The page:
Meet me at the mall: Teens, smartphones phones and shopping malls

January 15, 2018

If you manage the lost and found department for a shopping mall, you are likely familiar with unclaimed smartphones. But are you familiar with who those phones belong to? Knowing this information can help protect your reputation and the identities of your shoppers when dealing with their unclaimed personal electronic devices.

 

Here are three things shopping mall lost and found departments need to know about teens and lost smartphones:

 

  1. Teens are more likely to shop in stores and they’re bringing their smartphones with them. Ninety-eight percent of those age 18-24 own a smartphone according to Neilsen, and it’s very likely that the personal electronic devices in your mall’s lost and found department once belonged to a teen or young adult. Data from Forbes.com suggests that teens are more likely to shop in stores than online, sending droves of young people – and their phones – to malls and shopping centers nationwide.

  2. Teens use their phones – the ones they leave behind at your mall – to send text and images that might make you blush. Almost two-thirds of teens and young adults said they send and receive “sexy messages” on their phones, according to a recent Sex and Tech Summary report. This includes text and pictures that could be damaging or even illegal if someone obtains a device that hasn't been properly secured. Here’s a potentially damaging scenario: Let’s say your mall’s lost and found department obtains an iPhone that belonged to a teenage girl who used the device to send and receive intimate photos with her boyfriend. Because she didn’t retrieve the lost iPhone, the device is donated to a local charity. The iPhone was sold in an online auction to raise money without data being properly cleared. Suddenly the buyer, a middle-aged man, has access to the intimate photos she swapped with her partner. Both of the photographed parties are under age, and the man is now potentially in possession of child pornography. While the lost and found department did nothing wrong and isn’t legally liable, the reputation of the mall, charity, buyer and teens involved are now all at risk.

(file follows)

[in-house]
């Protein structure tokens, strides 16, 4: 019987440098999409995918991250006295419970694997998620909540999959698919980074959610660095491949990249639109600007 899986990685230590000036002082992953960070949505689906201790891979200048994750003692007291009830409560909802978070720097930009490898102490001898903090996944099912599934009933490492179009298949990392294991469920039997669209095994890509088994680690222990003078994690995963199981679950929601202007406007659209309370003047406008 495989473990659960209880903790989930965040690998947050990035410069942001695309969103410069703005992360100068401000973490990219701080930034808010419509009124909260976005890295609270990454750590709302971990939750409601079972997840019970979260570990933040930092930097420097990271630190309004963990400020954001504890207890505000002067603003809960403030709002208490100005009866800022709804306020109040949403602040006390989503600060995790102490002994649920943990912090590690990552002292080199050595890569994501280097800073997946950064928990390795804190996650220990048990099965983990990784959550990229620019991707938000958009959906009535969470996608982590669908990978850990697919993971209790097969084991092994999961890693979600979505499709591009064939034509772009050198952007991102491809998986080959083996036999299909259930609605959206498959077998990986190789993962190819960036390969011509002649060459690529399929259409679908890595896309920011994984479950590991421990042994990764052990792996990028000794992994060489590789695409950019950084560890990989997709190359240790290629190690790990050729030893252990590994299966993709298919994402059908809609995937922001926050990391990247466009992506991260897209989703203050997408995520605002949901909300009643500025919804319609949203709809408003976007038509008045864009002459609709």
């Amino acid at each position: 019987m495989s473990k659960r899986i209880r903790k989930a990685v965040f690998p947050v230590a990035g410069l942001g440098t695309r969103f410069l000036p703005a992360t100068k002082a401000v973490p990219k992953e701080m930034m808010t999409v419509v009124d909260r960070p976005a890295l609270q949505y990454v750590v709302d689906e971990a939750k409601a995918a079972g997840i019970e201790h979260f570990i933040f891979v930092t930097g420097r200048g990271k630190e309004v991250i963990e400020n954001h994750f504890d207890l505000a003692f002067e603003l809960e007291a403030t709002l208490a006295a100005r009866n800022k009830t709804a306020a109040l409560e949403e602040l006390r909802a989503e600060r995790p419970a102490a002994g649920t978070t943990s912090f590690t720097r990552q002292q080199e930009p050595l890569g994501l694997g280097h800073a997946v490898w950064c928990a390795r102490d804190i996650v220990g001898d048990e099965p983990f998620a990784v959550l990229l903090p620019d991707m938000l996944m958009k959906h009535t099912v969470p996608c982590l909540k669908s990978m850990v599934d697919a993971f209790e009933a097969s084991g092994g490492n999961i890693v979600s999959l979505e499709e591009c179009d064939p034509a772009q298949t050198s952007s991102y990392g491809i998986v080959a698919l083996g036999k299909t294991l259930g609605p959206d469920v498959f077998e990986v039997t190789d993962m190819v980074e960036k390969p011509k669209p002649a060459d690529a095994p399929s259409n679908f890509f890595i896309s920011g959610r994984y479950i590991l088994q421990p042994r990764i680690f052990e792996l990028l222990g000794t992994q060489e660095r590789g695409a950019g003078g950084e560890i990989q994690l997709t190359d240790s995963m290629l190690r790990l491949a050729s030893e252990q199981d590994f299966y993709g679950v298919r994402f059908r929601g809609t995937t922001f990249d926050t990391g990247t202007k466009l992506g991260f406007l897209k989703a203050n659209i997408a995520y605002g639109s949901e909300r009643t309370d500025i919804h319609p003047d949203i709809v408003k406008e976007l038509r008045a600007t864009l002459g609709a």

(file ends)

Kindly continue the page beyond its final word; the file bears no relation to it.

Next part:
3. The only way to protect your shoppers and your reputation is to ensure all unclaimed devices are disposed of properly. A lost and found department best practice is to ensure that all unclaimed phones are handed over to a reputable organization that secures data before passing on the device.  The 911 Cell Phone Bank takes unclaimed portable electronic devices, like smartphones from your lost and found department, and protects both your reputation and that of the previous owner, by removing private and confidential data and then uses the devices as lifelines for domestic violence victims, the elderly and more.

 

To learn more about unclaimed smartphone safety and security, contact us.

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